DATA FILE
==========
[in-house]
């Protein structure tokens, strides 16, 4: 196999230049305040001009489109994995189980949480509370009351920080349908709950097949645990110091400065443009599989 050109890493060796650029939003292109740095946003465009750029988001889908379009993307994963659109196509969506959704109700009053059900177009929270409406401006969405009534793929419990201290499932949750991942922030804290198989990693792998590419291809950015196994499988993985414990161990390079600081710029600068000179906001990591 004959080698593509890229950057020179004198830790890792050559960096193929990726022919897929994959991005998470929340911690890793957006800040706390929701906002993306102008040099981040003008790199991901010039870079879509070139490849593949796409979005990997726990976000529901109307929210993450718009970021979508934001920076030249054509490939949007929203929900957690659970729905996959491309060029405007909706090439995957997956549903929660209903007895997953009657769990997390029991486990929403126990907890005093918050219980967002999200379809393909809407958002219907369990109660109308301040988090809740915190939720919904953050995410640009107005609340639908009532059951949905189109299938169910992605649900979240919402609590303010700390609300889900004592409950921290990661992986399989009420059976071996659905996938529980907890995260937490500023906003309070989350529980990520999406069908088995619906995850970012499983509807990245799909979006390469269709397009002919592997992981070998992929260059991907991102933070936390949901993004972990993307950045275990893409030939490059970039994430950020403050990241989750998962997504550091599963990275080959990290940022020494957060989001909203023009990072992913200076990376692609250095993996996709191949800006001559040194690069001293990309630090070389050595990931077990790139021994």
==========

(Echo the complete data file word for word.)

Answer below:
[in-house]
């Protein structure tokens, strides 16, 4: 196999230049305040001009489109994995189980949480509370009351920080349908709950097949645990110091400065443009599989 050109890493060796650029939003292109740095946003465009750029988001889908379009993307994963659109196509969506959704109700009053059900177009929270409406401006969405009534793929419990201290499932949750991942922030804290198989990693792998590419291809950015196994499988993985414990161990390079600081710029600068000179906001990591 004959080698593509890229950057020179004198830790890792050559960096193929990726022919897929994959991005998470929340911690890793957006800040706390929701906002993306102008040099981040003008790199991901010039870079879509070139490849593949796409979005990997726990976000529901109307929210993450718009970021979508934001920076030249054509490939949007929203929900957690659970729905996959491309060029405007909706090439995957997956549903929660209903007895997953009657769990997390029991486990929403126990907890005093918050219980967002999200379809393909809407958002219907369990109660109308301040988090809740915190939720919904953050995410640009107005609340639908009532059951949905189109299938169910992605649900979240919402609590303010700390609300889900004592409950921290990661992986399989009420059976071996659905996938529980907890995260937490500023906003309070989350529980990520999406069908088995619906995850970012499983509807990245799909979006390469269709397009002919592997992981070998992929260059991907991102933070936390949901993004972990993307950045275990893409030939490059970039994430950020403050990241989750998962997504550091599963990275080959990290940022020494957060989001909203023009990072992913200076990376692609250095993996996709191949800006001559040194690069001293990309630090070389050595990931077990790139021994």